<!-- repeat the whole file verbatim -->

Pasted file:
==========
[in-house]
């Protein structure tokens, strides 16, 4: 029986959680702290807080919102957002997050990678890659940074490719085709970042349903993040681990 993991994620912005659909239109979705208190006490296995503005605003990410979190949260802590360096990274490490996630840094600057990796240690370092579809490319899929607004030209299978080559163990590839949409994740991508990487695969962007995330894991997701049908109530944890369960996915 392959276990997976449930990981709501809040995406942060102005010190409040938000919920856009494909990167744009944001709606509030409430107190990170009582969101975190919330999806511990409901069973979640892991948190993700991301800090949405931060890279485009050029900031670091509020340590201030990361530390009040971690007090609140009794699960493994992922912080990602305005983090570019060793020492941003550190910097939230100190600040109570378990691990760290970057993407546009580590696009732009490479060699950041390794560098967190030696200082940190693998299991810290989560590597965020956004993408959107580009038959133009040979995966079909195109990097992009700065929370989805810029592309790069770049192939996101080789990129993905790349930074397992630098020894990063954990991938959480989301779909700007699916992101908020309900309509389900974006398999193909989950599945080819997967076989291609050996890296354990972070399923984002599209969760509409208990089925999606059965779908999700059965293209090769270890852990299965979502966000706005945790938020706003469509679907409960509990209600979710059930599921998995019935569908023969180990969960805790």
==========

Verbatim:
[in-house]
């Protein structure tokens, strides 16, 4: 029986959680702290807080919102957002997050990678890659940074490719085709970042349903993040681990 993991994620912005659909239109979705208190006490296995503005605003990410979190949260802590360096990274490490996630840094600057990796240690370092579809490319899929607004030209299978080559163990590839949409994740991508990487695969962007995330894991997701049908109530944890369960996915 392959276990997976449930990981709501809040995406942060102005010190409040938000919920856009494909990167744009944001709606509030409430107190990170009582969101975190919330999806511990409901069973979640892991948190993700991301800090949405931060890279485009050029900031670091509020340590201030990361530390009040971690007090609140009794699960493994992922912080990602305005983090570019060793020492941003550190910097939230100190600040109570378990691990760290970057993407546009580590696009732009490479060699950041390794560098967190030696200082940190693998299991810290989560590597965020956004993408959107580009038959133009040979995966079909195109990097992009700065929370989805810029592309790069770049192939996101080789990129993905790349930074397992630098020894990063954990991938959480989301779909700007699916992101908020309900309509389900974006398999193909989950599945080819997967076989291609050996890296354990972070399923984002599209969760509409208990089925999606059965779908999700059965293209090769270890852990299965979502966000706005945790938020706003469509679907409960509990209600979710059930599921998995019935569908023969180990969960805790």